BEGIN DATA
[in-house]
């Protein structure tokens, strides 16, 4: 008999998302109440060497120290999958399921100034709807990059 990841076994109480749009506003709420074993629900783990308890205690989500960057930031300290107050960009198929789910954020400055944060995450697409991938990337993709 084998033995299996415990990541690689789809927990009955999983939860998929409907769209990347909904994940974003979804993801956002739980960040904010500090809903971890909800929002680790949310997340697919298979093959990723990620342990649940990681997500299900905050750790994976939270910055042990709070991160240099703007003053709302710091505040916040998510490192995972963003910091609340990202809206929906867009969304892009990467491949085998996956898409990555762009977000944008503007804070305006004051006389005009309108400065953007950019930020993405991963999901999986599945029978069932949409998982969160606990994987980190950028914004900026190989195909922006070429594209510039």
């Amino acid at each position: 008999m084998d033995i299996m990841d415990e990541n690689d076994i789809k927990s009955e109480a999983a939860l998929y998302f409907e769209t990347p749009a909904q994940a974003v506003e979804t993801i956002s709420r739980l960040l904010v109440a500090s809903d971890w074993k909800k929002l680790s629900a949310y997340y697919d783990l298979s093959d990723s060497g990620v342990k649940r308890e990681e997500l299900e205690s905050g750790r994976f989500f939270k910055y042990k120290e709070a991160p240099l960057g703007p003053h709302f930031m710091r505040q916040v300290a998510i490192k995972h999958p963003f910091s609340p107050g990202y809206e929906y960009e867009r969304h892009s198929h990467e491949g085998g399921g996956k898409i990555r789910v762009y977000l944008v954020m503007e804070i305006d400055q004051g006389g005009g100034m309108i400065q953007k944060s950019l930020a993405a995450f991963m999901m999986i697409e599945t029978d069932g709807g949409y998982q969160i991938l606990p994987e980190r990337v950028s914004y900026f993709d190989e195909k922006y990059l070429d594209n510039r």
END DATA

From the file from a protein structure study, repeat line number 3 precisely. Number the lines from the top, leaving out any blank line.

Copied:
């Amino acid at each position: 008999m084998d033995i299996m990841d415990e990541n690689d076994i789809k927990s009955e109480a999983a939860l998929y998302f409907e769209t990347p749009a909904q994940a974003v506003e979804t993801i956002s709420r739980l960040l904010v109440a500090s809903d971890w074993k909800k929002l680790s629900a949310y997340y697919d783990l298979s093959d990723s060497g990620v342990k649940r308890e990681e997500l299900e205690s905050g750790r994976f989500f939270k910055y042990k120290e709070a991160p240099l960057g703007p003053h709302f930031m710091r505040q916040v300290a998510i490192k995972h999958p963003f910091s609340p107050g990202y809206e929906y960009e867009r969304h892009s198929h990467e491949g085998g399921g996956k898409i990555r789910v762009y977000l944008v954020m503007e804070i305006d400055q004051g006389g005009g100034m309108i400065q953007k944060s950019l930020a993405a995450f991963m999901m999986i697409e599945t029978d069932g709807g949409y998982q969160i991938l606990p994987e980190r990337v950028s914004y900026f993709d190989e195909k922006y990059l070429d594209n510039r």